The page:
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Are cats allergic to Apricot or is it toxic to them?

Apricot tree in Ukiyo-e art style with apricots

Apricot trees (Prunus armeniaca) are beautiful fruit trees that can add a lovely touch to any garden or orchard. However, for cat owners, it’s important to be aware that certain parts of the apricot tree can be toxic to cats.

While cats are not typically allergic to apricot trees, ingesting the stems, leaves, or seeds of this tree can lead to cyanide poisoning in felines. Apricot trees are commonly found in yards, orchards, and parks.

Toxicity level

Moderate

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Symptoms your cat may have

If a cat ingests any toxic part of an apricot tree, such as the stems, leaves, or seeds, they may begin to show symptoms of cyanide poisoning. These symptoms can include:

  • Difficulty breathing
  • Panting
  • Bright red gums
  • Dilated pupils
  • Vomiting
  • Shock

Potential diagnosis your Vet may give

If you bring your cat to the veterinarian suspecting they have ingested a toxic part of an apricot tree, the vet will likely follow these steps for diagnosis:

  1. Perform a physical examination to assess your cat’s symptoms and overall condition.
  2. Ask for a detailed history of your cat’s exposure to the apricot tree and any observed symptoms.
  3. Conduct blood tests to check for signs of cyanide poisoning, such as high levels of lactic acid and low levels of oxygen in the blood.
  4. Administer supportive care, such as oxygen therapy and intravenous fluids, to stabilize your cat’s condition.
  5. Provide specific treatment for cyanide poisoning, which may include administering sodium nitrite and sodium thiosulfate to help neutralize the cyanide in your cat’s system.
An illustrative banner depicting an anthropomorphic cat in a vet's office, alongside a call-to-action message that reads: 'If you suspect your pet may have ingested a potentially toxic substance,' accompanied by a prominent button stating 'Find A Vet Near Me!
An illustrative banner depicting an anthropomorphic cat in a vet's office, alongside a call-to-action message that reads: 'If you suspect your pet may have ingested a potentially toxic substance,' accompanied by a prominent button stating 'Find A Vet Near Me!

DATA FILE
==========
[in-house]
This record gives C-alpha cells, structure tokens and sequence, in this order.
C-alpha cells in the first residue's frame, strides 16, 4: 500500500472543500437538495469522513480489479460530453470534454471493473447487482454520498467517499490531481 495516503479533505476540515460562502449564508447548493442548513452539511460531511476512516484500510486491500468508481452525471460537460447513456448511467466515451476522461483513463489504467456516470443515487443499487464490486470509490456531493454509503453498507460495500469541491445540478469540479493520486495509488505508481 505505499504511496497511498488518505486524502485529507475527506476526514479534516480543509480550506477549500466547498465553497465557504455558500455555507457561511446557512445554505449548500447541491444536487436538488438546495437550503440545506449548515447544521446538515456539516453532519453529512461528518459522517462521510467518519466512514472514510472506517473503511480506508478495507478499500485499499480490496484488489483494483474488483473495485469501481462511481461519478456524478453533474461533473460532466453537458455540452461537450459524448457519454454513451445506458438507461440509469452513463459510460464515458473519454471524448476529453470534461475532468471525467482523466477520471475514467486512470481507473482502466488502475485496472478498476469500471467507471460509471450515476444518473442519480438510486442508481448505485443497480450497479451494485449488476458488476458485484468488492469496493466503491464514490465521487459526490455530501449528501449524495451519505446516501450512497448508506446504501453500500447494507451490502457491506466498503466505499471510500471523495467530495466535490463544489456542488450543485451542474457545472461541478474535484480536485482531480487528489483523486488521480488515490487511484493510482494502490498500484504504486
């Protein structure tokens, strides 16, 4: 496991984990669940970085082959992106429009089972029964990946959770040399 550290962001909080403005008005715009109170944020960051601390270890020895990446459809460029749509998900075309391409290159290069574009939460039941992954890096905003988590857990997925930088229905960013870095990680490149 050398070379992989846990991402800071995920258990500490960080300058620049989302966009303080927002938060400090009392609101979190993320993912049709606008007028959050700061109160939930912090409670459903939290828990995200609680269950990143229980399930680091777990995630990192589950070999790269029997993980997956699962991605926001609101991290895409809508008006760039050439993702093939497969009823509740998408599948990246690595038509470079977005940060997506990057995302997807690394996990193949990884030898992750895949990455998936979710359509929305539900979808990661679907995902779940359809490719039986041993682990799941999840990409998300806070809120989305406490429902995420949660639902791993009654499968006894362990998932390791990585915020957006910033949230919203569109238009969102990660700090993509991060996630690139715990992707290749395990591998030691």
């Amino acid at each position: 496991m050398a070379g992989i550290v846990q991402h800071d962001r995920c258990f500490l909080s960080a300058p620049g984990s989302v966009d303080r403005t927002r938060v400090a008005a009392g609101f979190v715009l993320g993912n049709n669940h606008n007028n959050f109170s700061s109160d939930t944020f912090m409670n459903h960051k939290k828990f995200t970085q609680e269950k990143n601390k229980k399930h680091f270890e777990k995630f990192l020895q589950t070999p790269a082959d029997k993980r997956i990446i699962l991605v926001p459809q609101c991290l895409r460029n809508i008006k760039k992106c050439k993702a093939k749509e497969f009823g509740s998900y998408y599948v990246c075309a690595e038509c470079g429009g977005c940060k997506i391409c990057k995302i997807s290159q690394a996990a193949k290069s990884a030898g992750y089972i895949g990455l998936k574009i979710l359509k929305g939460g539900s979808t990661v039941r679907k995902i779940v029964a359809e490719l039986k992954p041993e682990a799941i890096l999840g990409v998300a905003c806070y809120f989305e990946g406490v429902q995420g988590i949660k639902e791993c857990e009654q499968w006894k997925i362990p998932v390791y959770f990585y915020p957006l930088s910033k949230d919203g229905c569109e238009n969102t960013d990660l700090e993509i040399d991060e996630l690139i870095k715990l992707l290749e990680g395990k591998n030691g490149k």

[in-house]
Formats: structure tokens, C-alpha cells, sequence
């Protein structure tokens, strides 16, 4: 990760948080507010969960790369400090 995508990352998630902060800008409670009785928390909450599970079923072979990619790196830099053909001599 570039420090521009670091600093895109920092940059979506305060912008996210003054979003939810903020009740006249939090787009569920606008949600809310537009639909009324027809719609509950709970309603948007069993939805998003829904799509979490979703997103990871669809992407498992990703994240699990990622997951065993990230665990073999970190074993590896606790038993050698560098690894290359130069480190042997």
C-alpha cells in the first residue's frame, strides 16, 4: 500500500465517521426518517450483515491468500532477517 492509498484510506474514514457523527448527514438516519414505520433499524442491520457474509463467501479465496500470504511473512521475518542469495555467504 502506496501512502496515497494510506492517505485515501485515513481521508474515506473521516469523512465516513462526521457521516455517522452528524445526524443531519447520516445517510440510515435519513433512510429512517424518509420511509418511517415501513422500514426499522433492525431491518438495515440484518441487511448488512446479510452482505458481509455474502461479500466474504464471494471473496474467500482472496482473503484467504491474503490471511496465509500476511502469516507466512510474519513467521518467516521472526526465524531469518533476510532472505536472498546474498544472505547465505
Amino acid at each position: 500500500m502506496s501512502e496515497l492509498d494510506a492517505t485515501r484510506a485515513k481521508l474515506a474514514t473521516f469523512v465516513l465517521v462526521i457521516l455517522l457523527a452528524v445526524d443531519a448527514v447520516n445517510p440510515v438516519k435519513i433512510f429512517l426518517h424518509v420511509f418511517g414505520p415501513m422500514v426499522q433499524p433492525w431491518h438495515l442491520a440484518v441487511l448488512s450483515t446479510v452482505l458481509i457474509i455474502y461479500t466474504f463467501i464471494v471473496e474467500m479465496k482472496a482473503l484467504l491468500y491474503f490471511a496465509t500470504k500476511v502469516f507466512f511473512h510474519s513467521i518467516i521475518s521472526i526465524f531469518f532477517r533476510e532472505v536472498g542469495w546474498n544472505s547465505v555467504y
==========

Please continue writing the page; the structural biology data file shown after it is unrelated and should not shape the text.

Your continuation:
FAQ

Q: Are cats allergic to apricot?

A: Cats are not allergic to apricot, but the plant is highly toxic to them. The stems, leaves, and seeds of apricots contain cyanogenic glycosides, which can release cyanide and cause severe poisoning in cats.

Q: What are the symptoms of apricot poisoning in cats?

A: Symptoms of apricot poisoning in cats include dilated pupils, difficulty breathing, excessive panting, vomiting, bright red gums, and in severe cases, shock and death. Immediate veterinary care is essential if these symptoms are observed.

Q: Which parts of the apricot plant are toxic to cats?

A: The toxic parts of the apricot plant include the stems, leaves, and seeds. These parts contain cyanogenic glycosides, which can release cyanide when ingested by cats.

Q: What should I do if my cat ingests apricot parts?

A: If you suspect your cat has ingested any part of an apricot plant, seek immediate veterinary care. The veterinarian may induce vomiting, administer activated charcoal, and provide supportive care such as IV fluids to flush out toxins.

Q: Are apricot fruits safe for cats to eat?

A: The flesh of the apricot fruit is generally not toxic to cats, but it is best to avoid giving it to them due to the risk of exposure to the toxic parts of the plant. Always ensure that the stems, leaves, and seeds are kept out of reach of cats.

Q: Are there any safe alternatives to apricot plants for cat owners?

A: Yes, there are many pet-safe plants that cat owners can keep instead of apricot plants. Some options include spider plants, Boston ferns, and catnip. Always research a plant’s safety before bringing it into a home with cats.

History of the Apricot Tree

The apricot tree is believed to have originated in China, with cultivation dating back over 4,000 years. From China, the apricot spread to Central Asia and Europe via trade routes like the Silk Road.

Spanish explorers introduced apricots to the Americas in the 18th century. Today, apricots are grown in many parts of the world, with major producers including TurkeyIranUzbekistanItaly, and the United States (particularly in California).

Further reading and sources

Please note: The information shared in this post is for informational purposes only and should not be considered as veterinary medical advice.

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